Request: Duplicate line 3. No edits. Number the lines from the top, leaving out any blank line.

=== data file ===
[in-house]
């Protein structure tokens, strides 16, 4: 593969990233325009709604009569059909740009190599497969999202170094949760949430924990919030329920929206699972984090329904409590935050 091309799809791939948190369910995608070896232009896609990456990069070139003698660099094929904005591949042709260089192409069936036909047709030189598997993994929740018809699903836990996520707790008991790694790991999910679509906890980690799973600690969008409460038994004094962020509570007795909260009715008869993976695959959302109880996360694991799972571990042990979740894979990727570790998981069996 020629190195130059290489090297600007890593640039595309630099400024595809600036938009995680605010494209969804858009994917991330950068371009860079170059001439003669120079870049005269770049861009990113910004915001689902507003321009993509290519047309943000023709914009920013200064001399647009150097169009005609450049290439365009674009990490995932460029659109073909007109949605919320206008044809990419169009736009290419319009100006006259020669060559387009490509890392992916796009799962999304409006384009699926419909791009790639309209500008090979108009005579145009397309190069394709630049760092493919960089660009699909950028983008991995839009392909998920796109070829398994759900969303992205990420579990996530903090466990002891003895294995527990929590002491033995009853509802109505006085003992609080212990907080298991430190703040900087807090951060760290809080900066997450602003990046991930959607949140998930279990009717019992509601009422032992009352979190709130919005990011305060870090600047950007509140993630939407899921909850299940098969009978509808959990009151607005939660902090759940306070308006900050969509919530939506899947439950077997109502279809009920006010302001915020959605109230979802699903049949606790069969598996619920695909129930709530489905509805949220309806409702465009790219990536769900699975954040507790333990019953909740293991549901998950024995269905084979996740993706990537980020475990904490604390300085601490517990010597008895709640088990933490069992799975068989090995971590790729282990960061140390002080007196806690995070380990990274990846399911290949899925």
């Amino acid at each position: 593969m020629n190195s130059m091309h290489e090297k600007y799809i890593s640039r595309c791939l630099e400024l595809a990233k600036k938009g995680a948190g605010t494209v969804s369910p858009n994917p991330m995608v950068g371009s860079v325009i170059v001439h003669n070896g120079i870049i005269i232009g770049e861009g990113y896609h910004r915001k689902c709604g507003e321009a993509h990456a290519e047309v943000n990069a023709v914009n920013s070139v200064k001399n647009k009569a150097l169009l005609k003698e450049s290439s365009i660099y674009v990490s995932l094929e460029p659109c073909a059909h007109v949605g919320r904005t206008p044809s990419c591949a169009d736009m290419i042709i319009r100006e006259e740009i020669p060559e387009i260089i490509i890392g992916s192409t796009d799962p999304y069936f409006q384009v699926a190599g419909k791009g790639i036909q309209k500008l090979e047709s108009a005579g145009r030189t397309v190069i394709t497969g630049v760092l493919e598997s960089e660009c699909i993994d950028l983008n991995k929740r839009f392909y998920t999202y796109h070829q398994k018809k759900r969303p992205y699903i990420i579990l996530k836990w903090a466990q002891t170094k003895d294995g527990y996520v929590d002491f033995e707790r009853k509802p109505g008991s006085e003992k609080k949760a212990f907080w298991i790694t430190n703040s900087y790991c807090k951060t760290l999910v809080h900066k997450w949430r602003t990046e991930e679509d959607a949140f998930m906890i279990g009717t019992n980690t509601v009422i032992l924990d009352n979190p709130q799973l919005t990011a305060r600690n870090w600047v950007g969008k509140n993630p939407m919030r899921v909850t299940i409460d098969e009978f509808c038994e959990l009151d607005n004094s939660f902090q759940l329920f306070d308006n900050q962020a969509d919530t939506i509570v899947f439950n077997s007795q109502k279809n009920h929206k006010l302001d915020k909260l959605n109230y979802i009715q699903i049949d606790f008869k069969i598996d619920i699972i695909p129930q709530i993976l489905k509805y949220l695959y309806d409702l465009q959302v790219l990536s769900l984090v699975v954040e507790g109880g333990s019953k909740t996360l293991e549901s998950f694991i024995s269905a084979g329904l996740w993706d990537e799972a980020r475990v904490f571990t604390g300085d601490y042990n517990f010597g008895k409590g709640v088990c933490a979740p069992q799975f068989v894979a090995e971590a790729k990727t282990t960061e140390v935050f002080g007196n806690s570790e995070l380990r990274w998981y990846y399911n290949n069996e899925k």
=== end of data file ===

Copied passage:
């Amino acid at each position: 593969m020629n190195s130059m091309h290489e090297k600007y799809i890593s640039r595309c791939l630099e400024l595809a990233k600036k938009g995680a948190g605010t494209v969804s369910p858009n994917p991330m995608v950068g371009s860079v325009i170059v001439h003669n070896g120079i870049i005269i232009g770049e861009g990113y896609h910004r915001k689902c709604g507003e321009a993509h990456a290519e047309v943000n990069a023709v914009n920013s070139v200064k001399n647009k009569a150097l169009l005609k003698e450049s290439s365009i660099y674009v990490s995932l094929e460029p659109c073909a059909h007109v949605g919320r904005t206008p044809s990419c591949a169009d736009m290419i042709i319009r100006e006259e740009i020669p060559e387009i260089i490509i890392g992916s192409t796009d799962p999304y069936f409006q384009v699926a190599g419909k791009g790639i036909q309209k500008l090979e047709s108009a005579g145009r030189t397309v190069i394709t497969g630049v760092l493919e598997s960089e660009c699909i993994d950028l983008n991995k929740r839009f392909y998920t999202y796109h070829q398994k018809k759900r969303p992205y699903i990420i579990l996530k836990w903090a466990q002891t170094k003895d294995g527990y996520v929590d002491f033995e707790r009853k509802p109505g008991s006085e003992k609080k949760a212990f907080w298991i790694t430190n703040s900087y790991c807090k951060t760290l999910v809080h900066k997450w949430r602003t990046e991930e679509d959607a949140f998930m906890i279990g009717t019992n980690t509601v009422i032992l924990d009352n979190p709130q799973l919005t990011a305060r600690n870090w600047v950007g969008k509140n993630p939407m919030r899921v909850t299940i409460d098969e009978f509808c038994e959990l009151d607005n004094s939660f902090q759940l329920f306070d308006n900050q962020a969509d919530t939506i509570v899947f439950n077997s007795q109502k279809n009920h929206k006010l302001d915020k909260l959605n109230y979802i009715q699903i049949d606790f008869k069969i598996d619920i699972i695909p129930q709530i993976l489905k509805y949220l695959y309806d409702l465009q959302v790219l990536s769900l984090v699975v954040e507790g109880g333990s019953k909740t996360l293991e549901s998950f694991i024995s269905a084979g329904l996740w993706d990537e799972a980020r475990v904490f571990t604390g300085d601490y042990n517990f010597g008895k409590g709640v088990c933490a979740p069992q799975f068989v894979a090995e971590a790729k990727t282990t960061e140390v935050f002080g007196n806690s570790e995070l380990r990274w998981y990846y399911n290949n069996e899925k």